15 May 2016
The MSL team was originally planning a long drive this weekend, but there was enough interest in the fresh rock surfaces exposed near the rover that we decided to investigate them instead. Before we could decide whether to “bump” to the rocks that were broken when the rover drove over them, we had to make sure they could be well imaged by MAHLI. Taking MAHLI images of nearly vertical faces is difficult, because the turret at the end of the arm must be placed close to the ground. While the Strategic Rover Planner worked to find ways to get MAHLI close to the fresh surfaces, we planned pre-drive remote sensing and arm activities: On Sol 1341, ChemCam will observe its calibration target, a bedrock target named “Kobos 3,” and the wall of the Okoruso drill hole. Mastcam will then provide context for the ChemCam observations and take stereo mosaics of “Naob” and other bedrock near the rover. Later that afternoon, the DRT will be used to brush dust off a brighter layer in the bedrock, with MAHLI images taken before and after the brushing. We also planned close-up MAHLI images on a nearby bedrock target dubbed “Mariquita” and a lower-resolution MAHLI mosaic of the area including Mariquita. All of this MAHLI work made for a very busy day for me as MAHLI uplink lead!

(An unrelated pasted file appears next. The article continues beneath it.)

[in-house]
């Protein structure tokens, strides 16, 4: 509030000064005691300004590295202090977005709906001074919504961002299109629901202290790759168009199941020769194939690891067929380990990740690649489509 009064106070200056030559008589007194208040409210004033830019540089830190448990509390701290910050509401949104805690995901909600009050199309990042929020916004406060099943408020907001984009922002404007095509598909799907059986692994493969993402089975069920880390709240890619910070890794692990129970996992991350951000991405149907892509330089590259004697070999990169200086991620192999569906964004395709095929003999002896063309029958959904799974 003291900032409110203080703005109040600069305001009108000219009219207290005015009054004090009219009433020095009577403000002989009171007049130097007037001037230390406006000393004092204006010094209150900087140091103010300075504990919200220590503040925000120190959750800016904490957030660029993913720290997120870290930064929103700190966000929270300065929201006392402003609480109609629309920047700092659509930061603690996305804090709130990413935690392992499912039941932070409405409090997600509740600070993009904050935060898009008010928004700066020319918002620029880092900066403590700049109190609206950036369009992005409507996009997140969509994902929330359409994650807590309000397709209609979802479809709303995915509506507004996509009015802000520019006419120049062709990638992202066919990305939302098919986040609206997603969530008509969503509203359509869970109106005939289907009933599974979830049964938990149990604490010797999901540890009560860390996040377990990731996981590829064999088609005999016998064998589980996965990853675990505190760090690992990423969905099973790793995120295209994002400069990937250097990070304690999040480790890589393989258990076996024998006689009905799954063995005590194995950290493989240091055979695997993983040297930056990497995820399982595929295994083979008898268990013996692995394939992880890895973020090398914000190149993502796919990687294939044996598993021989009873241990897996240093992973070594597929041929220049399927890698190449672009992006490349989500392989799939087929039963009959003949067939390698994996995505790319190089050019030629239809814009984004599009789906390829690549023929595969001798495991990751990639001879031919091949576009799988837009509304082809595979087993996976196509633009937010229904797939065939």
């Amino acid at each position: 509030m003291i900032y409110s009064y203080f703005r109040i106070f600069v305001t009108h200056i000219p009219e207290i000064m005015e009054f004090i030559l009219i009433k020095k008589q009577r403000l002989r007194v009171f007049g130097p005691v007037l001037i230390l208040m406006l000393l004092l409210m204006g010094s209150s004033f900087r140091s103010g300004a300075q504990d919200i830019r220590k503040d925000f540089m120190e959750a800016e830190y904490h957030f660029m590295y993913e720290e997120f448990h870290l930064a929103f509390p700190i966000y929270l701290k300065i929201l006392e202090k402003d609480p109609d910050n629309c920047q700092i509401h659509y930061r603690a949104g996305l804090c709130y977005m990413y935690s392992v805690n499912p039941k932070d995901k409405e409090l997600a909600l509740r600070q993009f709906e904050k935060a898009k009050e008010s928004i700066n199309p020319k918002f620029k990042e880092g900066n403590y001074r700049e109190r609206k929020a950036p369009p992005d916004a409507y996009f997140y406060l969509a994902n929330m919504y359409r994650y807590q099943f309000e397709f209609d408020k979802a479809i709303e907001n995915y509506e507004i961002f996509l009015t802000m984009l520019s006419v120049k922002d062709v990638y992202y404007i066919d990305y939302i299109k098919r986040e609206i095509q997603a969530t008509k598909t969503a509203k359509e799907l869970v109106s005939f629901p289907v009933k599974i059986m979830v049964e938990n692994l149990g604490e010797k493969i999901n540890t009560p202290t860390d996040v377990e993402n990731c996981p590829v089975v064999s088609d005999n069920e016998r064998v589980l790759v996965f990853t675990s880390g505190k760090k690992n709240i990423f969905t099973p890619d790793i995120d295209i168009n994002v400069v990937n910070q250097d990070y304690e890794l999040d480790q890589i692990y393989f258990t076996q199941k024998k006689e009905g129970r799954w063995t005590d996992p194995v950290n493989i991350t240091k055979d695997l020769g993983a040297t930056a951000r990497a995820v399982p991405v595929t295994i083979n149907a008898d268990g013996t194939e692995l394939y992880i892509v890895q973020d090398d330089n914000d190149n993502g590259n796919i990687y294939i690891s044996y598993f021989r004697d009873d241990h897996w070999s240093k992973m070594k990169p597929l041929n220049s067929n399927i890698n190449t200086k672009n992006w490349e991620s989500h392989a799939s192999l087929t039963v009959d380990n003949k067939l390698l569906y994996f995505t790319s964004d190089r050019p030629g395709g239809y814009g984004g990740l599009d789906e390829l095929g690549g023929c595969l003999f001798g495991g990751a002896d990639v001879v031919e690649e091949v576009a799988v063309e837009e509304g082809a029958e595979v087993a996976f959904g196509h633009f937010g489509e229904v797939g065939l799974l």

Dates of planned rover activities described in these reports are subject to change due to a variety of factors related to the Martian environment, communication relays and rover status.